On 12 December 2013, in a 2–0 win over Scotland at the 2013 Torneio Internacional Cidade de São Paulo, Sinclair made her 200th appearance and scored her 147th goal for Canada. Sinclair led Canada to two more FIFA Women’s World Cups in 2015 and 2019. It was at the 2020 CONCACAF Women’s Olympic Qualifying Championship where Sinclair passed Abby Wambach for first place in international goals by either men or women by scoring her 185th international goal.
During the 2020 Olympic Summer Games in Tokyo (postponed to 2021 due to the COVID-19 pandemic), Sinclair led Team Canada to a historic gold medal. Canada won 3–2 on kicks from the penalty mark after a 1–1 draw against Sweden. Sinclair helped the Canadians stay unbeaten across their six matches at the Games, claiming their third consecutive Olympic medal and Canada’s first-ever gold in women’s soccer. “I’m so proud of this team because we had a goal to change the colour of the medal and we landed on the top of the podium,” Sinclair said. “We didn’t make it easy on ourselves, but we fought and clawed and scratched our way to the top. It’s an honour to be a part of this group.”
While attending the University of Portland, Sinclair played for both the Portland Pilots and the Vancouver Breakers (now the Vancouver Whitecaps FC). During her 10 appearances for the Breakers in the USL W-League, Sinclair scored nine goals, making her the top goal scorer that year. She finished the 2001–02 season with the Breakers as runner-up to the Boston Renegades, losing 5–1 in the final.
Vancouver Whitecaps FC
In 2006, Sinclair returned to the Vancouver Whitecaps FC. She scored 10 goals in 21 games for the Whitecaps, making her the top goal scorer on the team in 2006. Sinclair helped her squad win the USL W-League championship by defeating Ottawa Fury Women 3–0.
FC Gold Pride
In 2008, Bay Area’s FC Gold Pride selected Christine Sinclair eighth overall in the Women’s Professional Soccer (WPS) International Draft. In 2010, she helped the club win the league title. She scored a total of 16 goals with the club.
Western New York Flash
Sinclair signed with the Western New York Flash for the 2011 season after FC Gold Pride ceased operations in 2010. She led the club with 10 goals and eight assists. She was also named MVP of the WPS championship match after giving Western New York Flash a 1–0 lead in the final.
In her first season with Portland Thorns and the inaugural season of the National Women’s Soccer League, Sinclair scored the Thorns’ first-ever goal and tied Alex Morgan for top scorer. She was named the team’s Most Valuable Player in 2013 after helping her team win the NWSL Championship.
Sinclair helped the Thorns to their second NWSL Championship in 2017; she led the team in scoring with eight goals during the regular season, earning Portland’s Golden Boot award.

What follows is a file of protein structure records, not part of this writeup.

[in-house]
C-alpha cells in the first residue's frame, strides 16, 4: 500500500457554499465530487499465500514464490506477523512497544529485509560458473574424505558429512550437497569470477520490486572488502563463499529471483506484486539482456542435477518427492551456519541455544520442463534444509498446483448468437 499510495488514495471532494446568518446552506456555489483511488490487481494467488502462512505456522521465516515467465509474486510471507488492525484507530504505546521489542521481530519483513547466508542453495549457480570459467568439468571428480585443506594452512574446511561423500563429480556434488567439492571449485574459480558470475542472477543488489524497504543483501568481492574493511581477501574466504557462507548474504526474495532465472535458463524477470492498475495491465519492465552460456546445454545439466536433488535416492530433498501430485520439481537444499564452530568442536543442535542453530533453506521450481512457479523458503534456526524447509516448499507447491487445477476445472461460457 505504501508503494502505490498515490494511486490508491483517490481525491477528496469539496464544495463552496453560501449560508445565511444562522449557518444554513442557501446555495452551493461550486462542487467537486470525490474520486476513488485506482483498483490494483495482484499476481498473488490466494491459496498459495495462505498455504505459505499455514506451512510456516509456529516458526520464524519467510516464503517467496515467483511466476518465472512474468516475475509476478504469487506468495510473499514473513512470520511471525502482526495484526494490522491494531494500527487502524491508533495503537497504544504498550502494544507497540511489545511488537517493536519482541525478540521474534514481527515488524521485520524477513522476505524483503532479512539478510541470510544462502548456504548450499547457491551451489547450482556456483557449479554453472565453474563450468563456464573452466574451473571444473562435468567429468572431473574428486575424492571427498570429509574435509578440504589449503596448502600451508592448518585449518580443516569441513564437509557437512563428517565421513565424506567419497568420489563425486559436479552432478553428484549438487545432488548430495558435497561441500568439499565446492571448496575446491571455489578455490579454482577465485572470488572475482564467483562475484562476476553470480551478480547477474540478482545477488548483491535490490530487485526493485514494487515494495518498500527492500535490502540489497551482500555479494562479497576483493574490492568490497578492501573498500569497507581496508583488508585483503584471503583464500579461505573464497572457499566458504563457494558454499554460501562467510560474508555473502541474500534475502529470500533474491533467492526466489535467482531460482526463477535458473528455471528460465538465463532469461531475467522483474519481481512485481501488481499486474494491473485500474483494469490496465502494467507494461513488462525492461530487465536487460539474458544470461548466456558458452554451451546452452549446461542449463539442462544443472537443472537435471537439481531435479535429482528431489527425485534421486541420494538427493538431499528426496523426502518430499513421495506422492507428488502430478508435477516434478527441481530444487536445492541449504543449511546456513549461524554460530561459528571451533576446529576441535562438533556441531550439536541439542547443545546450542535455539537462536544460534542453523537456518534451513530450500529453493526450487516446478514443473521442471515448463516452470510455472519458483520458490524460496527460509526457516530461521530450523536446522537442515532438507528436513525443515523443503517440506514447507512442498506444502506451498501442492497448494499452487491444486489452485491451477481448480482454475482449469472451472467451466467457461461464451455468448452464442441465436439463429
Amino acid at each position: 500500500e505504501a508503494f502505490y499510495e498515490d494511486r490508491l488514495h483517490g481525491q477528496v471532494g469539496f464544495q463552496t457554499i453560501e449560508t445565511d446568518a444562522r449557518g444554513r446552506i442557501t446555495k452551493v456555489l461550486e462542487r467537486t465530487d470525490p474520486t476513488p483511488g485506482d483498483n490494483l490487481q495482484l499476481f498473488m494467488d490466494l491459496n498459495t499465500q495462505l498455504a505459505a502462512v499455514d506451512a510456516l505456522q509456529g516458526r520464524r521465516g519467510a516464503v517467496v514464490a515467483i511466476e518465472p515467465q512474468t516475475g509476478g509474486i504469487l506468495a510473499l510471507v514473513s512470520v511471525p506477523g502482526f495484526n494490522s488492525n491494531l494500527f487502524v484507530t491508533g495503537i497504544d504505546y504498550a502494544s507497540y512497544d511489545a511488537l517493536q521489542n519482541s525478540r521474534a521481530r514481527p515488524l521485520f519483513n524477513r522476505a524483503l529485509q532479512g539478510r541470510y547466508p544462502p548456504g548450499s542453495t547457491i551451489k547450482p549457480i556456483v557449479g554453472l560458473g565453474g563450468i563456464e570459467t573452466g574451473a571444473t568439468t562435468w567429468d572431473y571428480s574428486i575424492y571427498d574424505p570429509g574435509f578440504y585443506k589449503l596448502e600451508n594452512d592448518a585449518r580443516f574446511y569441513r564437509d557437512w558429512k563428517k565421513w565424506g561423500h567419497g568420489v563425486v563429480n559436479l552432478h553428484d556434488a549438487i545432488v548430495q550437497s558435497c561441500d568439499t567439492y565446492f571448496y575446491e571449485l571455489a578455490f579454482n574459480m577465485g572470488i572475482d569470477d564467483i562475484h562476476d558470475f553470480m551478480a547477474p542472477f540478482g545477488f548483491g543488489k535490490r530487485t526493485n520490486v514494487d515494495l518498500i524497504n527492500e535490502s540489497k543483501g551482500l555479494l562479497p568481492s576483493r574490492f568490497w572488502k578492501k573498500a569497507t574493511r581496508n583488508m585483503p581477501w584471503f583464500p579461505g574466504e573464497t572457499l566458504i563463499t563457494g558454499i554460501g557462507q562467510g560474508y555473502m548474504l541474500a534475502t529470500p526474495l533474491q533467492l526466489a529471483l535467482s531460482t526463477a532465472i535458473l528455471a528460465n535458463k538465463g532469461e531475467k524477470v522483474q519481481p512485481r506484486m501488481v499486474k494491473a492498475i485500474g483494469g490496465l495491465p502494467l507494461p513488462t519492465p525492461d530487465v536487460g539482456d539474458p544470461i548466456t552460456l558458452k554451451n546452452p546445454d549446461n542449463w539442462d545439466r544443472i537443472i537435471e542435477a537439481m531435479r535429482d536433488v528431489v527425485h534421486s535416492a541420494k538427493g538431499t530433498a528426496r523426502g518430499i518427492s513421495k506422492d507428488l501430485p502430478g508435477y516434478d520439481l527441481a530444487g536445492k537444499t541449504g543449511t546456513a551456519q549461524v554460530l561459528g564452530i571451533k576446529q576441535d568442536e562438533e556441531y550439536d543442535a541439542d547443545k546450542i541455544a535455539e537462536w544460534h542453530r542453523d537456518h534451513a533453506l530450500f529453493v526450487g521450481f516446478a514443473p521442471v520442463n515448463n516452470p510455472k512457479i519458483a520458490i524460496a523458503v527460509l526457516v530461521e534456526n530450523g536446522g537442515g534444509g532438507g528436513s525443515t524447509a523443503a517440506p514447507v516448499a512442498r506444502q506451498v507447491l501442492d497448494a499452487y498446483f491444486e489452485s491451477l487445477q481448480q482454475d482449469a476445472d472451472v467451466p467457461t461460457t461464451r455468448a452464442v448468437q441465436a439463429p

Honours and Legacy
Christine Sinclair was nominated for the FIFA World Player of the Year seven times (2005, 2006, 2007, 2008, 2010, 2012 and 2016). She was named Canadian Player of the Year 14 times, including 11 years in a row from 2004 to 2014. She was also named Canada Soccer Player of the Decade in 2019. In 2013, she was inducted into Canada’s Walk of Fame and received an honorary Doctorate of Laws from Simon Fraser University. She also received an honorary degree from Kwantlen Polytechnic University in 2015.
In 2016, Sinclair was featured on the front cover of FIFA 16 video game by EA Sports with Lionel Messi. She was made an Officer of the Order of Canada in 2017. Vancouver mayor Kennedy Stewart declared 29 January 2020 “Christine Sinclair 185 Day” in the city.
Sinclair said to Canada Soccer in 2017, “I am a very, very proud Canadian, I am proud of where I am from, so to be recognized in this nature is surreal. It’s not something you can dream about happening to you: I can dream of winning a World Cup or an Olympic gold medal, that’s my job; but to have your country recognize you, I don’t even know what to say.”
Former Canada Soccer President Steven Reed also wrote, “Christine Sinclair is a once-in-a-generation athlete that has been at the heart of Canadian sport for over 20 years, but what she accomplished in the past 10 years has changed the sport forever in our country. Christine is the Canada Soccer Player of the Decade and unquestionably one of the greatest and most-loved athletes Canada has ever watched.”
- Player of the Year, Canada (2000, 2004, 2005, 2006, 2007, 2008, 2009, 2010, 2011, 2012, 2013, 2014, 2016, 2018)
- All-Star, FIFA U-19 Women’s World Cup (2002)
- Golden Ball, FIFA U-19 Women’s World Cup (2002)
- Golden Boot, FIFA U-19 Women’s World Cup (2002)
- Burnaby Sports Hall of Fame (2003)
- All-Star, CONCACAF Women’s Olympic Qualifying (2004)
- Player of the Year, BC Soccer (2006)
- Bobbie Rosenfeld Award (2012)
- Lou Marsh Trophy (2012)
- All-Time Canada XI (2012)
- Queen Ellizabeth II Diamond Jubilee Medal (2012)
- Canada’s Walk of Fame (2013)
- CAAWS Most Influential Women (2013, 2014, 2015, 2016)
- Best XI, CONCACAF (2016, 2018)
- Officer, Order of Canada (2017)
- Player of the Decade, Canada (2019)
- Player of the Month, Canada (July 2019, January 2020, October 2020)
- Team of the Decade, IFFHS CONCACAF (2011-2020)
- A.C. Hermann Trophy, NCAA (2004, 2005)
- Honda Sports Award, NCAA (2005)
- BC Soccer Youth Player of the Year (1999, 2000)
- Player of the Week, WPS (2010, 2011)
- Most Valuable Player, WPS Championship Final (2011)